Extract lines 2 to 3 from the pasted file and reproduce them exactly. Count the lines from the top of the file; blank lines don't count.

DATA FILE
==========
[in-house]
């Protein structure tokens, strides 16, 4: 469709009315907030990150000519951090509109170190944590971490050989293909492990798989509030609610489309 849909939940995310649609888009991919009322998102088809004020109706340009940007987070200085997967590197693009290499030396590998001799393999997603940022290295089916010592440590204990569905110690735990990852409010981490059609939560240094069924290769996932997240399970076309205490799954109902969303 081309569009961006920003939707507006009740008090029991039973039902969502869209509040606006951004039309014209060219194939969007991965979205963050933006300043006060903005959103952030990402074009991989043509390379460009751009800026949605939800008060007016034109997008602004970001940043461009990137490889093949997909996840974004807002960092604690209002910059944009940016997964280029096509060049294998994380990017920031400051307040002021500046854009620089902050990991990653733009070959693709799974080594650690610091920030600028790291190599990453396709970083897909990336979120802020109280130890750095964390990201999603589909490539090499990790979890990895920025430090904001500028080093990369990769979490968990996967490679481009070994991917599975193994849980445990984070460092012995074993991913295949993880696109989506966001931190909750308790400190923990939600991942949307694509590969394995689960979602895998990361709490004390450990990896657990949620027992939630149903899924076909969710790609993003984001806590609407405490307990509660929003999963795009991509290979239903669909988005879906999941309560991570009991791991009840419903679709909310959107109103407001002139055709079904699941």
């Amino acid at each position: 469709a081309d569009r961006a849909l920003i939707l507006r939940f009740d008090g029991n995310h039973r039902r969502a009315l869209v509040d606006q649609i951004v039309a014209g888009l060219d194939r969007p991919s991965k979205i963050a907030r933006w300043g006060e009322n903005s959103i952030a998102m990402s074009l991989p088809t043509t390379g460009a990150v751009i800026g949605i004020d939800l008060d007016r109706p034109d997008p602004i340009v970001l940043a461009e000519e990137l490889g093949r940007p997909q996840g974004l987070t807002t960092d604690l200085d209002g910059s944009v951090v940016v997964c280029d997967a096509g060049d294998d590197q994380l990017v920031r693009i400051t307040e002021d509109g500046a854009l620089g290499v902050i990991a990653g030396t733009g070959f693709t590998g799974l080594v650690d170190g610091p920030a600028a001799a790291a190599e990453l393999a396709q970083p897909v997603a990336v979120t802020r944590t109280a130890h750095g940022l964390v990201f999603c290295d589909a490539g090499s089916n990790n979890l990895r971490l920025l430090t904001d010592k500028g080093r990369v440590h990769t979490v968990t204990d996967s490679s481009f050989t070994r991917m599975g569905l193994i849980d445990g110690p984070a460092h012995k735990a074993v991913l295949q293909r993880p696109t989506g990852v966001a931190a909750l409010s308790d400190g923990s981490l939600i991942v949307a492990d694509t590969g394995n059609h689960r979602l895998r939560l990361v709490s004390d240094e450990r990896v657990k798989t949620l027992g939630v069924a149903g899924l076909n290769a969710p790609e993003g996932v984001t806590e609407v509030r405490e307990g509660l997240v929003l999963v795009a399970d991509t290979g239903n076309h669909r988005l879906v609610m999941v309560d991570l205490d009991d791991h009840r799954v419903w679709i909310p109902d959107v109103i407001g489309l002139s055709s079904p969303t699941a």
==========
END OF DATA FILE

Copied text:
């Protein structure tokens, strides 16, 4: 469709009315907030990150000519951090509109170190944590971490050989293909492990798989509030609610489309 849909939940995310649609888009991919009322998102088809004020109706340009940007987070200085997967590197693009290499030396590998001799393999997603940022290295089916010592440590204990569905110690735990990852409010981490059609939560240094069924290769996932997240399970076309205490799954109902969303 081309569009961006920003939707507006009740008090029991039973039902969502869209509040606006951004039309014209060219194939969007991965979205963050933006300043006060903005959103952030990402074009991989043509390379460009751009800026949605939800008060007016034109997008602004970001940043461009990137490889093949997909996840974004807002960092604690209002910059944009940016997964280029096509060049294998994380990017920031400051307040002021500046854009620089902050990991990653733009070959693709799974080594650690610091920030600028790291190599990453396709970083897909990336979120802020109280130890750095964390990201999603589909490539090499990790979890990895920025430090904001500028080093990369990769979490968990996967490679481009070994991917599975193994849980445990984070460092012995074993991913295949993880696109989506966001931190909750308790400190923990939600991942949307694509590969394995689960979602895998990361709490004390450990990896657990949620027992939630149903899924076909969710790609993003984001806590609407405490307990509660929003999963795009991509290979239903669909988005879906999941309560991570009991791991009840419903679709909310959107109103407001002139055709079904699941």
């Amino acid at each position: 469709a081309d569009r961006a849909l920003i939707l507006r939940f009740d008090g029991n995310h039973r039902r969502a009315l869209v509040d606006q649609i951004v039309a014209g888009l060219d194939r969007p991919s991965k979205i963050a907030r933006w300043g006060e009322n903005s959103i952030a998102m990402s074009l991989p088809t043509t390379g460009a990150v751009i800026g949605i004020d939800l008060d007016r109706p034109d997008p602004i340009v970001l940043a461009e000519e990137l490889g093949r940007p997909q996840g974004l987070t807002t960092d604690l200085d209002g910059s944009v951090v940016v997964c280029d997967a096509g060049d294998d590197q994380l990017v920031r693009i400051t307040e002021d509109g500046a854009l620089g290499v902050i990991a990653g030396t733009g070959f693709t590998g799974l080594v650690d170190g610091p920030a600028a001799a790291a190599e990453l393999a396709q970083p897909v997603a990336v979120t802020r944590t109280a130890h750095g940022l964390v990201f999603c290295d589909a490539g090499s089916n990790n979890l990895r971490l920025l430090t904001d010592k500028g080093r990369v440590h990769t979490v968990t204990d996967s490679s481009f050989t070994r991917m599975g569905l193994i849980d445990g110690p984070a460092h012995k735990a074993v991913l295949q293909r993880p696109t989506g990852v966001a931190a909750l409010s308790d400190g923990s981490l939600i991942v949307a492990d694509t590969g394995n059609h689960r979602l895998r939560l990361v709490s004390d240094e450990r990896v657990k798989t949620l027992g939630v069924a149903g899924l076909n290769a969710p790609e993003g996932v984001t806590e609407v509030r405490e307990g509660l997240v929003l999963v795009a399970d991509t290979g239903n076309h669909r988005l879906v609610m999941v309560d991570l205490d009991d791991h009840r799954v419903w679709i909310p109902d959107v109103i407001g489309l002139s055709s079904p969303t699941a």